Before the United States provides helicopters to Turkey which could be better used fighting the Taliban and associated groups in Afghanistan, Turkey should explain Gül’s threats of revenge, and clarify its threats to take military actions not only against the Kurds, but also against Israel and Cyprus. It should also explain why it undertakes military action against the Kurds when Erdoğan’s popularity suffers for unrelated reasons, but sits down with the PKK when Erdoğan feels himself politically secure. Counterterrorism is a serious issue; it should not be used cynically for political gain, nor should Iraqi Kurds die because Erdoğan wants to deflect Turkish attention from rising inflation and uncertain economic indicators.
The Super Cobra sale and the ticking clock also expose hypocrisy of the Kurdistan Regional Government. While Regional President Masud Barzani wraps himself in the Kurdish flag, complains about Turkish violations of Iraqi Kurdish territory, and makes nationalist rhetoric a staple of his speeches, he does nothing to stop the Super Cobra sale. Barzani is in the midst of a three-day visit to Turkey. He could speak out about the sale in Ankara or, if quiet diplomacy is more his desire, he could call Vice President Biden to request suspension of the sale. He has not done so.
Prime Minister Barham Salih is in an even better position to derail the sale. Barham cultivated close personal relations to senators during his days representing the Patriotic Union of Kurdistan in Washington. He wields more influence in Washington than any other Kurdish leader. If Barham asked his friends Senators Joseph Lieberman (I-CT) and John McCain (R-AZ), both of whom serve on the Senate Armed Services Committee, to put a hold on the sale, provision of the Super Cobras to Turkey would be suspended immediately. Despite being in New York and Washington this week, however, Barham has not requested that any senators put a hold on transfer of a military platform that will be used against the territory he was selected to represent.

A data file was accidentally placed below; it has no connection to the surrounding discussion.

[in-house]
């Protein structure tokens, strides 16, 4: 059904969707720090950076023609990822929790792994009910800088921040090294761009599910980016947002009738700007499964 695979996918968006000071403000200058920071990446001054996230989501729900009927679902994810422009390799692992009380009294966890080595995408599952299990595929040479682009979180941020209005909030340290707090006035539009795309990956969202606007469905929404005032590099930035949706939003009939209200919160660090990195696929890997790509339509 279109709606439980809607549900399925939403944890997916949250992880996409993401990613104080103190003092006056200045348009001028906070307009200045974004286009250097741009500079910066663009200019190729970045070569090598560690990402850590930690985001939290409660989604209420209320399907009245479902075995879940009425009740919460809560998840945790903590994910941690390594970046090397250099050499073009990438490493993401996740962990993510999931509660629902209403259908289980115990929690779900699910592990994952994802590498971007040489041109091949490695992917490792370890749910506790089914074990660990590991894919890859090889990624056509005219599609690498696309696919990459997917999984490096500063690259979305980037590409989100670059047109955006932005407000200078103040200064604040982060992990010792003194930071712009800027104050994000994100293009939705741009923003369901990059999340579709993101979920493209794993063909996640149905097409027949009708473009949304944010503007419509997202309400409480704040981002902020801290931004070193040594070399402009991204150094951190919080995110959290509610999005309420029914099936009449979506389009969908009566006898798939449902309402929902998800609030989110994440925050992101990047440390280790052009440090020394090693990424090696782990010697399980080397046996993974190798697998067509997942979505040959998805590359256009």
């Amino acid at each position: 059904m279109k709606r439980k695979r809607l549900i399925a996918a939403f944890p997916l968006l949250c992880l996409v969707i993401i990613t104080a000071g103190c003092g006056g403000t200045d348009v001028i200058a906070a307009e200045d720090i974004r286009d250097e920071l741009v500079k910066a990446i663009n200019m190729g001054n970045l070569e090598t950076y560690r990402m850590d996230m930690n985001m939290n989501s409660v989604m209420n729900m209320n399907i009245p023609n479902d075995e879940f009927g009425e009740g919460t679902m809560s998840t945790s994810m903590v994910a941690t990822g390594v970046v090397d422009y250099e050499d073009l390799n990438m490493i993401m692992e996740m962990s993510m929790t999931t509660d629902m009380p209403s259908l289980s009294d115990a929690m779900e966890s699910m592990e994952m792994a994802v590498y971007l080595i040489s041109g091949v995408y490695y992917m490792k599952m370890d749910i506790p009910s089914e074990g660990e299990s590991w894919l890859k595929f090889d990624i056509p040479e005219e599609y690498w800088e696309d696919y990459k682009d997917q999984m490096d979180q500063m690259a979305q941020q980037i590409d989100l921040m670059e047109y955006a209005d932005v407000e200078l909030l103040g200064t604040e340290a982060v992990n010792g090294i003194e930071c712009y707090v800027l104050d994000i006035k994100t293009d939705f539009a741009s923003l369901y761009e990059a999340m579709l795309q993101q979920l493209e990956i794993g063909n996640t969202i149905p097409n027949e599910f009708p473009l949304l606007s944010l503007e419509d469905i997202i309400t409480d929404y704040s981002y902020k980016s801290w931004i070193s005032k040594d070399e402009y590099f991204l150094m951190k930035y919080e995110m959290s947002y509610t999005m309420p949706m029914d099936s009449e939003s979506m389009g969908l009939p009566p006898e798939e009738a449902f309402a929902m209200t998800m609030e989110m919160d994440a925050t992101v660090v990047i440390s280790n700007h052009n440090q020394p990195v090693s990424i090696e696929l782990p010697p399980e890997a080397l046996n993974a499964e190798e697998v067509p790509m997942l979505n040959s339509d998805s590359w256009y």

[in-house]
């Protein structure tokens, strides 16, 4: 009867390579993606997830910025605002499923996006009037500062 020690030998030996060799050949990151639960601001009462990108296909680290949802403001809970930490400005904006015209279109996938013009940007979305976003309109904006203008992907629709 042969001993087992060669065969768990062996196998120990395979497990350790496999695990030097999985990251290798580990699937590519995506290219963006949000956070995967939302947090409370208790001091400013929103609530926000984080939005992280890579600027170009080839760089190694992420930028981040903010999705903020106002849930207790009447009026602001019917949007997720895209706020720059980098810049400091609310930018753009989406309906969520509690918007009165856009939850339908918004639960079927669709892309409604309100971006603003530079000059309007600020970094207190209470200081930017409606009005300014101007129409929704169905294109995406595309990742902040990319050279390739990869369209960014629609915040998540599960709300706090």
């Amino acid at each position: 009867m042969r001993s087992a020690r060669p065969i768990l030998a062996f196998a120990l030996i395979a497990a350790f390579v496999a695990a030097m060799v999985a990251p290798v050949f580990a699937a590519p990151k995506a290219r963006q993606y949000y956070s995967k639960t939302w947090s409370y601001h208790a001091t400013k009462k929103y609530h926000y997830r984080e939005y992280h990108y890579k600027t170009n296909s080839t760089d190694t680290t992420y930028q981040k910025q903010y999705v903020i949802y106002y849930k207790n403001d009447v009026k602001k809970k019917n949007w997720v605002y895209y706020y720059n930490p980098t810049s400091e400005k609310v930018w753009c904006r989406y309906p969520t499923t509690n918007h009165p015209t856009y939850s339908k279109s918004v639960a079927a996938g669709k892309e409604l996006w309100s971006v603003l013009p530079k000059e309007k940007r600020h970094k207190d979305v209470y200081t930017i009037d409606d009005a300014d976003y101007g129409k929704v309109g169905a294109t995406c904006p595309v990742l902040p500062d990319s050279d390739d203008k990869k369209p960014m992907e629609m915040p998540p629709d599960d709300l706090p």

Nor has Qubad Talabani, the Kurdistan Regional Government’s representative in Washington, sought to activate the Kurdish Caucus in Congress about which he frequently speaks. Members, if asked by Qubad, might contact senators from their state delegation or at least demand fuller Pentagon and White House explanation for the sale. The Kurdistan Regional Government has spent hundreds of thousands if not millions of dollars to fly retired American generals and officials to Kurdistan, and to wine and dine them. There is an implied quid pro quo to such hospitality, however. Should Masud, Barham, or Qubad ask these retired generals to speak against the Super Cobra sale, Congress would surely listen.
There are many reasons why senators could put a hold on the proposed arms sale to Turkey. It is in neither the American interest nor the Kurdish interest nor that of Iraq, Israel, or Cyprus for the United States to sell advanced helicopters let alone hellfire missile-equipped Predators to Turkey. The United States should not reward bad Turkish behavior. Realistically, most senators will not even realize this sale is controversial unless they are contacted. That the Kurdish authorities are asleep on the job would be tragic enough. That they are aware of their power to sidetrack Turkey’s acquisition of Super Cobras but do nothing, however, speaks volumes about the Kurdish political reality today.